Two leading figures in the UK Labour Party, deputy leader Angela Rayner and Mayor of London Sadiq Khan, are pushing the government to speedily pass new regulations on “online hate” — a sign of the party’s priorities if it defeats the ruling conservative party at the next election.

Speaking at an event at the annual Labour Party conference this weekend, the leftist politicians demanded more action from the government, even though British laws already criminalize “hate speech.”


Britain’s main opposition Labour Party deputy leader Angela Rayner (Photo by JUSTIN TALLIS/AFP via Getty Images)

Mark Zuckerberg Smiles during testimony (Pool/Getty)

In 2017 alone, the British police arrested nearly 3,400 people for “offensive” online comments, but Labour’s leading figures seem to think that the hate speech laws ought to be even more draconian.

“They’ve tried to self-regulate. They’ve not been able to do it. It’s time for us to legislate,” said Rayner. “We need to find a way for these organisations to accept responsibility for that space.”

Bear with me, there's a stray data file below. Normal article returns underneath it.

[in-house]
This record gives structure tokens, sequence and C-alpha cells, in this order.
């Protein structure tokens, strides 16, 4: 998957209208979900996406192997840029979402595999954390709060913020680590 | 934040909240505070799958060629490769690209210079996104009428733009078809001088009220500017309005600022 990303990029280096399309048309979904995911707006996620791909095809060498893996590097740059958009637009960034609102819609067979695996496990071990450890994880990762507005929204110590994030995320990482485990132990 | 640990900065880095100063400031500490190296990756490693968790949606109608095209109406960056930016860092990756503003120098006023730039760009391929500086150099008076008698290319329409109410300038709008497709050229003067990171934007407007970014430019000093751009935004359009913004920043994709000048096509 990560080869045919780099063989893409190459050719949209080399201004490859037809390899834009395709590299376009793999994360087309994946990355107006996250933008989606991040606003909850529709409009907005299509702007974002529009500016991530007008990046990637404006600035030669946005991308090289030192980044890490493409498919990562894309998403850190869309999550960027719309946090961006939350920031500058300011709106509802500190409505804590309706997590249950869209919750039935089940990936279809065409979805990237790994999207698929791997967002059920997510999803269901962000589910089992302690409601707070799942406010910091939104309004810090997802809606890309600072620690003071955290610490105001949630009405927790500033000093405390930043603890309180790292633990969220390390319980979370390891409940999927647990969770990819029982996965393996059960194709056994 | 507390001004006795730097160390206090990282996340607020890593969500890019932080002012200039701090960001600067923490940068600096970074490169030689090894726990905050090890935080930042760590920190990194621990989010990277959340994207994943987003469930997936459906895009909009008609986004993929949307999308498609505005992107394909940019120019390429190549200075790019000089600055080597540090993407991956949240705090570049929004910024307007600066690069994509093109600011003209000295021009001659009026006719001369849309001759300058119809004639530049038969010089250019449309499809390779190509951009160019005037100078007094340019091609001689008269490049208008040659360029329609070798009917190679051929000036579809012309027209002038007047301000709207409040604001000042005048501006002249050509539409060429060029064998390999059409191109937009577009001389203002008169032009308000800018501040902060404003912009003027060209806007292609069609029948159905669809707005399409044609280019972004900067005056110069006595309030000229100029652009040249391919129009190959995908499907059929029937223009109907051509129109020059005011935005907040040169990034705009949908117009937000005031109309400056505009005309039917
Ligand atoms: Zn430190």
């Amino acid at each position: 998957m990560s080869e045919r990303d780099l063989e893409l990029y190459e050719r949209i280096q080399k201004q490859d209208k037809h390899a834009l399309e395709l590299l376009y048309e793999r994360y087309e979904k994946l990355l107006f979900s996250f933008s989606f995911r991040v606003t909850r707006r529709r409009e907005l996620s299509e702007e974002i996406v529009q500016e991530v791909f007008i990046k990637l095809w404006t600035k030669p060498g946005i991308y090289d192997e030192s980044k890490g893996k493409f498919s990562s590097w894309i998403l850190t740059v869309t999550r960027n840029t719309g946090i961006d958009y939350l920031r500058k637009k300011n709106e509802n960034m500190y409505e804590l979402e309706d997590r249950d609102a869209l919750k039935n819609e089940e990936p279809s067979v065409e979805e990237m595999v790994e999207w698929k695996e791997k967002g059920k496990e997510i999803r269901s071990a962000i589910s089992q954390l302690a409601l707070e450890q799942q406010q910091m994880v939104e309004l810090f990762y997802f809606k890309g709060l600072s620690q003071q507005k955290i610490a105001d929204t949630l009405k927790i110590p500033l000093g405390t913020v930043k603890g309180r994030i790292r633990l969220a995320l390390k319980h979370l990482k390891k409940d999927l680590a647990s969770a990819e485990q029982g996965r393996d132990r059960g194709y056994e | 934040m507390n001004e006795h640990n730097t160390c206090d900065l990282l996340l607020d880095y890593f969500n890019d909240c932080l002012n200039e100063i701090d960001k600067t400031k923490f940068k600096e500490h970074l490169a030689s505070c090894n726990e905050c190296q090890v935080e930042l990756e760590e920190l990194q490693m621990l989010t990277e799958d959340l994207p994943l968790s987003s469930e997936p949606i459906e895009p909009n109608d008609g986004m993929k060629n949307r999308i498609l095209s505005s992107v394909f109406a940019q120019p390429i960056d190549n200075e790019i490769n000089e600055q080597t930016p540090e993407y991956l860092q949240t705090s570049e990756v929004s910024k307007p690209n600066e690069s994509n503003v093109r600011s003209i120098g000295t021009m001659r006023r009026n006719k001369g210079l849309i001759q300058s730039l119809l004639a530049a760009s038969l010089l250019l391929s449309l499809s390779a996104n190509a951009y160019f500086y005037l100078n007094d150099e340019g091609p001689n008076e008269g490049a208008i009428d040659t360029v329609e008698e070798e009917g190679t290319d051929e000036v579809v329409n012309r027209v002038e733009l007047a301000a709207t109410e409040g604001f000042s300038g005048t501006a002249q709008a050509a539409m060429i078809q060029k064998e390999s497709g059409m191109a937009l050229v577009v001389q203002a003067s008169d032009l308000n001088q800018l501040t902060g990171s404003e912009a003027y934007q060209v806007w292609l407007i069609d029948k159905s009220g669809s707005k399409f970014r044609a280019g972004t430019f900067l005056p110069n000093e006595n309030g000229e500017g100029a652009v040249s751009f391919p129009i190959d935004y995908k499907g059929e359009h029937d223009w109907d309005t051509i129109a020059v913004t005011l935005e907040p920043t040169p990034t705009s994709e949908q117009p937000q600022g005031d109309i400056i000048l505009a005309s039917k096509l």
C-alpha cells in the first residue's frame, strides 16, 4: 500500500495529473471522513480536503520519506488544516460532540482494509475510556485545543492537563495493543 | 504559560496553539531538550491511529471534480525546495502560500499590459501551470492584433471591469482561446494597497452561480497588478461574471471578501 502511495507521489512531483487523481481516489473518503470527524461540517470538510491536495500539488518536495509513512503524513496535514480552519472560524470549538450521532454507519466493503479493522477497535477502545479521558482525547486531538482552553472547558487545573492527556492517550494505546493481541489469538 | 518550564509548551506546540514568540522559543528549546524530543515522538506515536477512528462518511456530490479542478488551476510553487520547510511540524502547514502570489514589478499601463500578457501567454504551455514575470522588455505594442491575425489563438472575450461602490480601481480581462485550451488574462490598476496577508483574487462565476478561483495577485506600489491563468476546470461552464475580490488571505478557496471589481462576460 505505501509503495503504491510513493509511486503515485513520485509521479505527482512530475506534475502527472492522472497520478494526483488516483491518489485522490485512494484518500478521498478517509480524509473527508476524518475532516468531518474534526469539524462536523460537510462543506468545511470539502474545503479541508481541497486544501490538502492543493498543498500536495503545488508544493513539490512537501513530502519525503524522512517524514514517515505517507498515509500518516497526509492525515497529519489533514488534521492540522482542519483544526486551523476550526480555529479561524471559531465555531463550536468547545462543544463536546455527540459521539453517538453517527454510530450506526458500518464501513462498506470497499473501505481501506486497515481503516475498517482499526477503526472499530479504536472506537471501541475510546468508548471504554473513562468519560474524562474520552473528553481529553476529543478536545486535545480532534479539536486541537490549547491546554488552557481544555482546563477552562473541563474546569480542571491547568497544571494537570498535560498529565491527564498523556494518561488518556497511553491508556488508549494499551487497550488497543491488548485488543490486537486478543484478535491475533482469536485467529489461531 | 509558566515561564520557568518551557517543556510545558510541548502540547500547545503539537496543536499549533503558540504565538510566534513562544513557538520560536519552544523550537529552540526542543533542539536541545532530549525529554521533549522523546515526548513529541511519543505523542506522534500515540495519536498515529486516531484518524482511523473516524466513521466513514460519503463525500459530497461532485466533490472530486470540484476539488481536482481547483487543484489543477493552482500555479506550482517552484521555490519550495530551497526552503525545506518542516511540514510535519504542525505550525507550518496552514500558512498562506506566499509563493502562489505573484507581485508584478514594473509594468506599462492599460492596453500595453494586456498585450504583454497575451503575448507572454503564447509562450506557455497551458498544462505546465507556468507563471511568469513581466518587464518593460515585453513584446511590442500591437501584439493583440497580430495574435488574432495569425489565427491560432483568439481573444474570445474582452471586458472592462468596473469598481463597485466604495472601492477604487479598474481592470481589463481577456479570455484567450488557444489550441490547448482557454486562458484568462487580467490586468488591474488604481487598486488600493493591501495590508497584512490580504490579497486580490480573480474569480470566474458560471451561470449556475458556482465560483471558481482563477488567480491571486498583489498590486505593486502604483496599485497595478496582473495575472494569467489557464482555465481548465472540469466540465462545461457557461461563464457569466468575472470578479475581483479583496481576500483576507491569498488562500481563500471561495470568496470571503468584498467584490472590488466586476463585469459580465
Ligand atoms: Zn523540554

“In the absence of them regulating themselves, the government has got to regulate companies like Facebook and Twitter,” said Khan. “That’s why the online harms bills is so important. Hate has been monetized.”

“What Twitter and others have got to be doing is investing in algorithms or staff to take this stuff down as soon as it goes up, and especially once it’s reported. If I was breaching copyright with a song someone else had written, it would be taken down straight away.”

Two major pieces of internet regulation, the Online Safety Bill and the Digital Markets Bill, are currently being considered by the ruling Conservative government.

One of these, the Online Safety Bill, may be just as draconian as Labour wishes it to be, empowering the government to send “trolls” and purveyors of “disinformation” to jail, as well as anyone who publishes posts likely to cause “psychological harm.”

The bill, under fire from nonpartisan digital rights campaigners like the Electronic Frontier Foundation, as well as a wide variety of free speech campaigners, has been delayed by the government.

There is now growing momentum among Conservative MPs to take internet regulation in a different direction — to curtail the ability of tech companies to ban and blacklist British citizens for their political views. These efforts may or may not succeed, but if comments from Rayner and Khan are any guide, there would be little purpose even attempting them under a Labour government.

Allum Bokhari is the senior technology correspondent at Breitbart News. He is the author of #DELETED: Big Tech’s Battle to Erase the Trump Movement and Steal The Election.

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